Thermal Interface Materials (TIM) for Applications in Microelectronics
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A major challenge in the formulation of thermal interface materials (TIM), used in the microelectronics industry to facilitate heat transfer from an electronic package to a heat sink, is to ensure that the material is electrically insulating while achieving a high thermal conductivity. Several parameters influence thermal conductivity, but it will be shown that proper selection of the polymers serving as binders and additives in the formulation is important. The incorporation of electrically insulated metallic particles as fillers can also help to increase the thermal conductivity of a TIM. This Dissertation is concerned with exploring different strategies for the preparation of thermally conducting, but electrically insulating TIM compositions. Among these, the synthesis and the application of functionalized (telechelic) poly(ethylene oxide), PEO, in the preparation of TIM will be explored in more details. To achieve this goal, we conducted the synthesis of telechelic oligomers containing a primary amine functional group at one end, and investigated their influence on the properties of metallic surfaces such as copper. The results obtained indicate that the PEO-NH2 oligomers can bind to copper metal and/or the oxide layer at its surface, leading to much lowered electrical conductivity for the particles. The composition of TIM formulations was optimized in a systematic fashion using these materials and effective thermal conductivities reaching up to 9.4 W/mK were attained, much higher than for two commercial TIM used as benchmarks (1.5 W/mK for Arctic Silver 5, and 3.5 W/mK for ShinEtsu X23-7783D). Moreover, thinner layers (down to 0.004 mm) were achieved for the materials developed as compared to commercial TIM (0.07 mm). Additionally, we used a computational approach based on the method of random resistor networks to predict the effective thermal conductivity of the TIM. We studied the effects of mono- and polydispersed filler particle size distributions, as well as geometry (spherical particles and flakes). The influence of the PEO-NH2 oligomers acting as surfactants on the effective thermal conductivity was also investigated by defining surfactant concentration-dependent thermal conductivities. We finally compared the results of the numerical simulations with our experimental data and obtained excellent agreement for most compositions.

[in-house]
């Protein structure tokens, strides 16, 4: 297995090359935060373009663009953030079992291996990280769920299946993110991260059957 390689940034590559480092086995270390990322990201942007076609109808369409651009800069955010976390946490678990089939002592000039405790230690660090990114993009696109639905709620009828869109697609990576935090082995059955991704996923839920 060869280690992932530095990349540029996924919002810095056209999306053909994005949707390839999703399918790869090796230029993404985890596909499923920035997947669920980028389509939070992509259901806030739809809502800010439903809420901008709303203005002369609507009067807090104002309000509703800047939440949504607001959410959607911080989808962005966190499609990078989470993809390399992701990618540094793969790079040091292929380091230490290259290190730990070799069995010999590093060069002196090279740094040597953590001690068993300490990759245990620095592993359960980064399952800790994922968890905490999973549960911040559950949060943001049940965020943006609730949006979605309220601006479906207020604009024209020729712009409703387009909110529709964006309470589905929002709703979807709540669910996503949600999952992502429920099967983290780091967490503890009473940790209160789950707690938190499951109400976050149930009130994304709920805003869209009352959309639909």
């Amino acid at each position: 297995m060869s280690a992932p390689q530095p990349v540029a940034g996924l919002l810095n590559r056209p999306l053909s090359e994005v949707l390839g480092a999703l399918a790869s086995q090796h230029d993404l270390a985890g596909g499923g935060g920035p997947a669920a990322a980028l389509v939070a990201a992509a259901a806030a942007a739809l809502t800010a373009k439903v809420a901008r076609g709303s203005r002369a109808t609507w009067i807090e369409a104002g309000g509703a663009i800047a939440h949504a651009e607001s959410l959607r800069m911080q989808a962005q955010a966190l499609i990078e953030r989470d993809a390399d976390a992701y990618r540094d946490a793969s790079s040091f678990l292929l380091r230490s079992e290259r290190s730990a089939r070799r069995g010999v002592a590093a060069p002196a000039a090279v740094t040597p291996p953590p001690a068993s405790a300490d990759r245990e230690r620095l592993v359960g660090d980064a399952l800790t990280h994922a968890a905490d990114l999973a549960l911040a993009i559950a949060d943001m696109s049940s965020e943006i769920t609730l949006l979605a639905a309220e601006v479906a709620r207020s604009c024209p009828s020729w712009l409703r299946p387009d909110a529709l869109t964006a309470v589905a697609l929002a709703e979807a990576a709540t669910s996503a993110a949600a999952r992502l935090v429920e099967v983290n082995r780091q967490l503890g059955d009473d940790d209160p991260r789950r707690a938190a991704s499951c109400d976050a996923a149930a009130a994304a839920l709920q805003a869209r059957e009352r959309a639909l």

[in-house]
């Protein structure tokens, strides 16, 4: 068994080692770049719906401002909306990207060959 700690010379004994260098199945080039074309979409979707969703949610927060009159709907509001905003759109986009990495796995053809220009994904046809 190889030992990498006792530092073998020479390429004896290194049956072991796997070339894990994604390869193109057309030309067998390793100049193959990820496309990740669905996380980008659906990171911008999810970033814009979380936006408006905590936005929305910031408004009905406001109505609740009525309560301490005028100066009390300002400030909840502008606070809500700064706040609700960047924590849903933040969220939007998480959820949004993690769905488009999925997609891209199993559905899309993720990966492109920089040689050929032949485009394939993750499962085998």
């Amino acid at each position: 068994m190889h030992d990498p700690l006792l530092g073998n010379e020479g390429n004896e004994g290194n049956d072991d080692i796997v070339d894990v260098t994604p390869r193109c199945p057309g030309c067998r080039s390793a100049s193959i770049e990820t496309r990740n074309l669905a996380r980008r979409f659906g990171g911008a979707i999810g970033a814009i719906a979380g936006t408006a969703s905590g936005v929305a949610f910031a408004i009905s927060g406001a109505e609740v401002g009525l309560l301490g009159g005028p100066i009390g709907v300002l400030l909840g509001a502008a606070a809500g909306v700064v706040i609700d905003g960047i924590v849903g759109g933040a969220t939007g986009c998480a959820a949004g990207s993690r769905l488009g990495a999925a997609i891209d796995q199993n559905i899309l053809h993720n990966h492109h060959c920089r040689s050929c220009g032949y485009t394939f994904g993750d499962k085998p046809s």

Cite this work
Shahla Aliakbari (2012). Thermal Interface Materials (TIM) for Applications in Microelectronics. UWSpace. http://hdl.handle.net/10012/6959